First, while the ideology of Egypt’s presidency may have changed, its interests, challenges and options have not. Morsi may wish he lived in a different world, or inherited a different country from Mubarak, but he hasn’t. Egypt is still Egypt, Egyptians still Egyptians, and their interests will always come first for them. Among other things, Egypt has a vested interest in not being sucked back into control of, and responsibility for, Gaza. And it has a mutually advantageous peace treaty with Israel that no rational government is going to gamble with.

Second, Egypt’s national security policy remains both de facto and de jure in the hands of the military, which does not share the president’s ideology. So even if Morsi were inclined to intervene on behalf of Hamas at the expense of Egyptian interests, the military would almost certainly prevent this. As an Army spokesperson rather gently explained, “We realize how much our brothers in Palestine suffer, but that doesn’t mean that the Egyptian Armed Forces will allow anyone to harm national interests.”

Third, Egypt has a massive national security crisis in the Sinai Peninsula, particularly in the regions bordering Gaza. There, political extremists, terrorists, bandits and others run rampant, killing Egyptian soldiers, attacking the gas pipeline to Israel and disrupting almost all Egyptian government activities in the area. This is not only a national security issue for the military. It is a grave political challenge for Morsi, who cannot be seen as a president who is incapable of securing strategically vital areas of his own country.

It must be understood that smuggling tunnels from Egypt to Gaza run in both directions. There is a symbiotic and cooperative relationship between Hamas and other militant groups in Gaza and those in Sinai. Therefore there is no reason to suspect that Morsi is inclined to restrain the Egyptian military, despite any abstract ideological affinities towards Hamas.

For these reasons, and more, there’s no reason to expect that Egypt’s basic stance towards Hamas, Gaza, Israel or the rest of the region is likely to undergo any major transformation in the foreseeable future. Rhetoric on both sides notwithstanding, relations between Egypt and Gaza have become in every meaningful sense worse under Morsi than they were under Mubarak. As an Islamist, Morsi can more easily claim to his public that he’s acting in the essential national interest, perhaps even contrary to his own inclinations, and imply that it’s really the military that’s to blame.

As for Hamas, all they are left with is collapsing popularity, a retreat into increased reactionary social repression and misogyny to play to their core base and bolster their Islamist credentials, and the increasingly threadbare fantasy that Islamist rule in Cairo and elsewhere will save Gaza and deliver control of the broader Palestinian national movement to its de facto rulers.

Toxic Masculinity. By Jaclyn Friedman.

Toxic Masculinity. By Jaclyn Friedman. The American Prospect, March 13, 2013.

Steubenville and Challenging Rape Culture in Sports. By Dave Zirin. The Nation, March 13, 2013.

Limbaugh: Catholic Church “On Its Way To Irrelevancy If It Doesn’t Start Distancing” From Democratic Party.

Limbaugh: Catholic Church “On Its Way To Irrelevancy If It Doesn’t Start Distancing” From Democratic Party. By Meenal Vamburkar. Mediaite, March 12, 2013.

Even Bob Schieffer Has Limits. By Rush Limbaugh., March 12, 2013.


I would say the Catholic Church is on its way to irrelevancy if it doesn’t start distancing itself from the Democrat Party and the idea that liberalism equals charity.  Because liberalism does not equal charity, and that’s how the church got sucked into supporting Democrats.  Not just the Catholic Church, but all religions got sucked in to supporting the Democrat Party and all these movements, all these social causes, because they began to equate government largesse with charity.  And it isn’t.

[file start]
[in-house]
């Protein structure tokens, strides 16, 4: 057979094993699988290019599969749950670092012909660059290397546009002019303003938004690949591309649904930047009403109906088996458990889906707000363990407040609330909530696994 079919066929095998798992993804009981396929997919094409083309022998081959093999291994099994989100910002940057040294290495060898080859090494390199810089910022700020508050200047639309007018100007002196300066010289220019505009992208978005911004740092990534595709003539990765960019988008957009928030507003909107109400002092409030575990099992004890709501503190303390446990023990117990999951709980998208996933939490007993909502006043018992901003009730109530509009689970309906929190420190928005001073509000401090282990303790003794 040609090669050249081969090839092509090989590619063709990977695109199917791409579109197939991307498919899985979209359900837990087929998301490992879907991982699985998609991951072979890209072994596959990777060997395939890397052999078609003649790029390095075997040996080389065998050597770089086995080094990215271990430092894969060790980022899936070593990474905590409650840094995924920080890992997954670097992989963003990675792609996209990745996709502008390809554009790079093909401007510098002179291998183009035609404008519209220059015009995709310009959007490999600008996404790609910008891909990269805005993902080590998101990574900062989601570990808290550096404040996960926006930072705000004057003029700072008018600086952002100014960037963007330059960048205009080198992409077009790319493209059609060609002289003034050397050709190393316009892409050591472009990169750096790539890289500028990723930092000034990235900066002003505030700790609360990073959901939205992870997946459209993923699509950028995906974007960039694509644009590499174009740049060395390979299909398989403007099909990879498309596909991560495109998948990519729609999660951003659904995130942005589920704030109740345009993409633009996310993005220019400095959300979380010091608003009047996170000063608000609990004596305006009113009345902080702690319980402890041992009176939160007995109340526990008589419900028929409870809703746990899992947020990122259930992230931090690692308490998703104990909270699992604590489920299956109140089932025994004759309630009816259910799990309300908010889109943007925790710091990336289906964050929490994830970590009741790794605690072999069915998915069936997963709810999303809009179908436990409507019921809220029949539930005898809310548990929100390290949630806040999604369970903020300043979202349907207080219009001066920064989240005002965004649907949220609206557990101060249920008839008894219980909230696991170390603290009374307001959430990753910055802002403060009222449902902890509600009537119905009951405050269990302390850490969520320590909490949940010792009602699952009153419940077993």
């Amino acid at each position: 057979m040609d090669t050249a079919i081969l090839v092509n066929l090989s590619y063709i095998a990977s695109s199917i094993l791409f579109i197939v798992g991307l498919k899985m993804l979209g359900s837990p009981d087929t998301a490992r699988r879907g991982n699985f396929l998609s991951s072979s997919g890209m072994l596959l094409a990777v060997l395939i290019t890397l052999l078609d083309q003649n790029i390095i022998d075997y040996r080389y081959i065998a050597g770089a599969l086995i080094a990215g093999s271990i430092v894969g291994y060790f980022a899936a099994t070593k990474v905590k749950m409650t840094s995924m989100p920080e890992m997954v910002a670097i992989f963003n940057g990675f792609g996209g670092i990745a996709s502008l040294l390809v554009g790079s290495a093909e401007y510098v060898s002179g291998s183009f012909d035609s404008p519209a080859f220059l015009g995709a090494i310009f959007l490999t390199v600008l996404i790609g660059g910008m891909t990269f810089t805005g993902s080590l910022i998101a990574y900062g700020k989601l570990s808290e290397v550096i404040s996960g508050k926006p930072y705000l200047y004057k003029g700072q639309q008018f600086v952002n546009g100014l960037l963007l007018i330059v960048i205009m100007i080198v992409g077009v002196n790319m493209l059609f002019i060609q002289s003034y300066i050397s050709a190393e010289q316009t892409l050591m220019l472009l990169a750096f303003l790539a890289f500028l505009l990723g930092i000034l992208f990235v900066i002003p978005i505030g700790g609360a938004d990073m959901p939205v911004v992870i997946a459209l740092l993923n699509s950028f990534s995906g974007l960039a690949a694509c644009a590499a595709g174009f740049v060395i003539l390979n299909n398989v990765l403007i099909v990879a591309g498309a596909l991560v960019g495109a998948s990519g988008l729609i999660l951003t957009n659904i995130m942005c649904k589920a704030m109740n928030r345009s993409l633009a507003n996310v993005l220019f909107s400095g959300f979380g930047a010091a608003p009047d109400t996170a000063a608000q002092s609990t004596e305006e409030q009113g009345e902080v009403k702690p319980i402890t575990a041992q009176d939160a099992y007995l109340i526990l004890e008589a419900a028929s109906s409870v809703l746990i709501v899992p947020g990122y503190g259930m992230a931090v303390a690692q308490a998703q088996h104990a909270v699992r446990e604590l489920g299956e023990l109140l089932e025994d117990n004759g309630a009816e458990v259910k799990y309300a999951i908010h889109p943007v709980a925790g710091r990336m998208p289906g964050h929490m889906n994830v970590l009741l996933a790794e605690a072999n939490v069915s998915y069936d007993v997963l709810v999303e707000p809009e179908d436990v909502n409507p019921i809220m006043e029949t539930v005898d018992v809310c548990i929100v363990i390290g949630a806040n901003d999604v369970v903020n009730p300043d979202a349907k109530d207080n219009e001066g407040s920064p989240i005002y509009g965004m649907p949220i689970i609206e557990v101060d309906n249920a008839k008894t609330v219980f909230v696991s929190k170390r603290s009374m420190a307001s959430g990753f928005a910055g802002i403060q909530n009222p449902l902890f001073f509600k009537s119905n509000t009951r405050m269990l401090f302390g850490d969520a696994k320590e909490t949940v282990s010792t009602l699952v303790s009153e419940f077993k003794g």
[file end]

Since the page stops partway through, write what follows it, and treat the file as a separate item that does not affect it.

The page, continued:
The government is not a charitable organization.  Charity exists because people willingly donate their own money to the cause.  That’s not what happens with government social programs.  That money is extracted from people, and it’s spent on things that many people would never spend that money on if they had any control over it.  But the church got roped in, and they weren’t the only ones that got roped in.

The Coming Collapse of the Middle East? By Fred Kaplan.

The Coming Collapse of the Middle East? By Fred Kaplan. Slate, March 11, 2013.


On Feb. 26, 2003, President George W. Bush gave a speech at the American Enterprise Institute, spelling out what he saw as the link between freedom and security in the Middle East. “A liberated Iraq,” he said, “can show the power of freedom to transform that vital region” by serving “as a dramatic and inspiring example … for other nations in the region.”

He invaded Iraq three weeks later. The spread of freedom wasn’t the war’s driving motive, but it was considered an enticing side effect, and not just by Bush. His deputy secretary of defense, Paul Wolfowitz, had mused the previous fall that the spark ignited by regime-change “would be something quite significant for Iraq . . . It’s going to cast a very large shadow, starting with Syria and Iran, but across the whole Arab world.”

Ten years later, it’s clear that the Iraq war cast “a very large shadow” indeed, but it was a much darker shadow than the fantasists who ran American foreign policy back then foresaw. Bush believed that freedom was humanity’s natural state: Blow away the manhole-cover that a tyrant pressed down on his people, and freedom would gush forth like a geyser. Yet when Saddam Hussein was toppled, the main thing liberated was the blood hatred that decades of dictatorship had suppressed beneath the surface.

Bush had been warned. Two months before the invasion, during Super Bowl weekend, three prominent Iraqi exiles paid a visit to the Oval Office. They were grateful and excited about the coming military campaign, but at one point in the meeting they stressed that U.S. forces would have to tamp down the sectarian tensions that would certainly reignite between Sunnis and Shiites in the wake of Saddam’s toppling. Bush looked at the exiles as if they were speaking Martian. They spent much of their remaining time, explaining to him that Iraq had two kinds of Arabs, whose quarrels dated back centuries. Clearly, he’d never heard about this before.

Many of Bush’s advisers did know something about this, but not as much as anyone launching a war in Iraq, and thus overhauling the country’s entire political order, should have known.